Traffic enforcement
The council authorized the chief of police to accept an $85,000 grant from the State’s Office of Traffic Safety (OTS) to offset Signal Hill Police Department (SHPD) costs of participating in public-safety enforcement and training. The funds are allocated through OTS’s Selective Traffic Enforcement Program (STEP).

“The grant will be used to offset police department costs to participate in public-safety education and enforcement events that are aimed at lowering traffic collisions citywide,” Police Chief Christopher Nunley said.

Nunley said OTS has granted the police department such funds since the early 1990s to finance training classes, enforcement activities and purchasing traffic-safety equipment, such as the department’s DUI trailer, alcohol-screening devices, traffic-calming devices and RADAR trailers.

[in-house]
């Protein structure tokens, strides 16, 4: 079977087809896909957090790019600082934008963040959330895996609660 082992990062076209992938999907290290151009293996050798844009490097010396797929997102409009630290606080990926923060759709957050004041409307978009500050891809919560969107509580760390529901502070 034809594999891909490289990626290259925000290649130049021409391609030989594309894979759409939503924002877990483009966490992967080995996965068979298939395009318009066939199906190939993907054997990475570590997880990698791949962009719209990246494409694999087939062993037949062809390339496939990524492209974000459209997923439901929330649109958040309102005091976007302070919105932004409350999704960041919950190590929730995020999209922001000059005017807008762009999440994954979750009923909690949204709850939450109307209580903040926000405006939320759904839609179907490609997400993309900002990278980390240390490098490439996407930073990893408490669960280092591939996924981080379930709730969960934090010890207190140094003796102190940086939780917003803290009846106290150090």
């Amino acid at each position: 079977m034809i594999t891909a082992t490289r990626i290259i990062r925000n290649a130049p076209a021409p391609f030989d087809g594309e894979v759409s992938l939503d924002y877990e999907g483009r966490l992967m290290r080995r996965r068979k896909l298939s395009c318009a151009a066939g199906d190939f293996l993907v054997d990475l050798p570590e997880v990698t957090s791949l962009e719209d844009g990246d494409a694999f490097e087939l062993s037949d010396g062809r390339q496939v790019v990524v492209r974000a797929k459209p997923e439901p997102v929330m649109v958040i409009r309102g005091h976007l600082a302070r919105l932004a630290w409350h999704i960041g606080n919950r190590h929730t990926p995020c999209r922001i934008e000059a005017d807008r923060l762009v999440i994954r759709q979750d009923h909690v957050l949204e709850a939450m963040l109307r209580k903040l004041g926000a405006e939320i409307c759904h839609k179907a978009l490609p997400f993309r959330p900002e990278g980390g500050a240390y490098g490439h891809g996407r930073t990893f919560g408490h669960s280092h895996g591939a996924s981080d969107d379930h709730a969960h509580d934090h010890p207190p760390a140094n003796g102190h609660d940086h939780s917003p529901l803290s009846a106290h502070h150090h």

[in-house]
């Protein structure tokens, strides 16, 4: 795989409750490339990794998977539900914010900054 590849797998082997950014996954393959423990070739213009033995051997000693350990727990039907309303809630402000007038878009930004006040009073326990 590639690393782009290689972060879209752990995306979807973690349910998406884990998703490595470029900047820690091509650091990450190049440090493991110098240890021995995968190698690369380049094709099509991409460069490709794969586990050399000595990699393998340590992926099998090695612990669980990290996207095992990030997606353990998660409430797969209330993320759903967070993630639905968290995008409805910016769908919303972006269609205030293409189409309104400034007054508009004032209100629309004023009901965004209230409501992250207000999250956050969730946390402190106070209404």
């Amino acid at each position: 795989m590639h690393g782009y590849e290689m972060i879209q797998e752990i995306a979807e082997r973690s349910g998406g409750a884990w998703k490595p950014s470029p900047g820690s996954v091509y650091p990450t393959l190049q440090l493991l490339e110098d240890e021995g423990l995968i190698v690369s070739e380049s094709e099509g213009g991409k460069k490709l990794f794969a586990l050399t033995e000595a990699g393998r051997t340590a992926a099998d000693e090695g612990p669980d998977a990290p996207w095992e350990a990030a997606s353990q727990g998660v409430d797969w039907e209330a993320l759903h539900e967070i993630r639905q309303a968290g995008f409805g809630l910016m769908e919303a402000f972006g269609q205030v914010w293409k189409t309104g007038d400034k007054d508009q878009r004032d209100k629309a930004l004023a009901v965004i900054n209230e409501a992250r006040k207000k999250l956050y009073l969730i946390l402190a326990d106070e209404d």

He further said SHPD will use this new grant to promote traffic safety and reduce collisions, such as by creating a program to identify repeat DUI offenders, establishing DUI and driver-license checkpoints, conducting DUI-enforcement patrols, targeting drivers distracted by cell phones and educating the public in traffic safety.

In its grant application, SHPD noted that it handled 396 traffic collisions in 2017– up from 361 in 2016– resulting in 286 injuries and three fatalities. It found that unsafe vehicle speeds and drivers under impairing influences resulted in the three fatalities. In one collision, a pedestrian was struck and killed in a crosswalk.

The OTS program will also provide funding to train up to 10 police officers in impaired-driving enforcement and drug recognition.

As part of STEP, Nunley said SHPD will participate in several government programs promoting traffic safety, including National Walk to School Day, National Teen Driver Safety Week, National Distracted Driving Awareness Month, National Bicycle Safety Month, National Motorcycle Safety Month, National “Click It or Ticket” Mobilization, National Child Passenger Safety Week and California Pedestrian Safety Month.